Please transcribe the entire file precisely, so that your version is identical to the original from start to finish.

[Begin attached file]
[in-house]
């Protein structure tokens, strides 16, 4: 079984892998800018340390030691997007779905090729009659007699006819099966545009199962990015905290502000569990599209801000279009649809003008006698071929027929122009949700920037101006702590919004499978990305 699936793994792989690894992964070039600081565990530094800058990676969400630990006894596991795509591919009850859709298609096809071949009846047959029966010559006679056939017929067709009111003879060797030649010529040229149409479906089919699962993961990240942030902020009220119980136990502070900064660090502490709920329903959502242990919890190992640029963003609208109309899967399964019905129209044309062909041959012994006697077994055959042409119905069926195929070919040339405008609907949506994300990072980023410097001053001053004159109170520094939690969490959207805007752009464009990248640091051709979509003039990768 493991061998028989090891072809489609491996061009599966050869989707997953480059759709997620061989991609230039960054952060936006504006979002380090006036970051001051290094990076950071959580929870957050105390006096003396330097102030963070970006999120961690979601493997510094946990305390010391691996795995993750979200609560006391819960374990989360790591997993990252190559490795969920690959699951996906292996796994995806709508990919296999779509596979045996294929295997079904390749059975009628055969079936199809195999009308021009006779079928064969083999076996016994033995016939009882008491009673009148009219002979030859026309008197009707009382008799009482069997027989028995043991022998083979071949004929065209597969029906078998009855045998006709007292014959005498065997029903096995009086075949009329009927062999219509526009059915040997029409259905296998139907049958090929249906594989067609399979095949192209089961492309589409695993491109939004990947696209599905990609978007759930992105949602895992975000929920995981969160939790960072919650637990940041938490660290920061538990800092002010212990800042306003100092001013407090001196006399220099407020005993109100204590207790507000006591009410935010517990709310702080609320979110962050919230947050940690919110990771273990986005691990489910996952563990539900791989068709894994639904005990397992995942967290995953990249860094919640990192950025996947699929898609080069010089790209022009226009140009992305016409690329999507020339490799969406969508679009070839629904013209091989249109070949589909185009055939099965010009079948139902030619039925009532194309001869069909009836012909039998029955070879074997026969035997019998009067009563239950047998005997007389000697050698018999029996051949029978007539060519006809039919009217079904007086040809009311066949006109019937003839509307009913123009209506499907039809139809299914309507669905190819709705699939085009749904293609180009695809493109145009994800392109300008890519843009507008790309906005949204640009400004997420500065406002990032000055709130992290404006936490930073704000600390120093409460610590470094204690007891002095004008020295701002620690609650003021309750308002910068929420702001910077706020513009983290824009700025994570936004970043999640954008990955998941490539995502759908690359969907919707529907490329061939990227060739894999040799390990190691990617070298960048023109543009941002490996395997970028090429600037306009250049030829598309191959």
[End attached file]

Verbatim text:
[in-house]
């Protein structure tokens, strides 16, 4: 079984892998800018340390030691997007779905090729009659007699006819099966545009199962990015905290502000569990599209801000279009649809003008006698071929027929122009949700920037101006702590919004499978990305 699936793994792989690894992964070039600081565990530094800058990676969400630990006894596991795509591919009850859709298609096809071949009846047959029966010559006679056939017929067709009111003879060797030649010529040229149409479906089919699962993961990240942030902020009220119980136990502070900064660090502490709920329903959502242990919890190992640029963003609208109309899967399964019905129209044309062909041959012994006697077994055959042409119905069926195929070919040339405008609907949506994300990072980023410097001053001053004159109170520094939690969490959207805007752009464009990248640091051709979509003039990768 493991061998028989090891072809489609491996061009599966050869989707997953480059759709997620061989991609230039960054952060936006504006979002380090006036970051001051290094990076950071959580929870957050105390006096003396330097102030963070970006999120961690979601493997510094946990305390010391691996795995993750979200609560006391819960374990989360790591997993990252190559490795969920690959699951996906292996796994995806709508990919296999779509596979045996294929295997079904390749059975009628055969079936199809195999009308021009006779079928064969083999076996016994033995016939009882008491009673009148009219002979030859026309008197009707009382008799009482069997027989028995043991022998083979071949004929065209597969029906078998009855045998006709007292014959005498065997029903096995009086075949009329009927062999219509526009059915040997029409259905296998139907049958090929249906594989067609399979095949192209089961492309589409695993491109939004990947696209599905990609978007759930992105949602895992975000929920995981969160939790960072919650637990940041938490660290920061538990800092002010212990800042306003100092001013407090001196006399220099407020005993109100204590207790507000006591009410935010517990709310702080609320979110962050919230947050940690919110990771273990986005691990489910996952563990539900791989068709894994639904005990397992995942967290995953990249860094919640990192950025996947699929898609080069010089790209022009226009140009992305016409690329999507020339490799969406969508679009070839629904013209091989249109070949589909185009055939099965010009079948139902030619039925009532194309001869069909009836012909039998029955070879074997026969035997019998009067009563239950047998005997007389000697050698018999029996051949029978007539060519006809039919009217079904007086040809009311066949006109019937003839509307009913123009209506499907039809139809299914309507669905190819709705699939085009749904293609180009695809493109145009994800392109300008890519843009507008790309906005949204640009400004997420500065406002990032000055709130992290404006936490930073704000600390120093409460610590470094204690007891002095004008020295701002620690609650003021309750308002910068929420702001910077706020513009983290824009700025994570936004970043999640954008990955998941490539995502759908690359969907919707529907490329061939990227060739894999040799390990190691990617070298960048023109543009941002490996395997970028090429600037306009250049030829598309191959």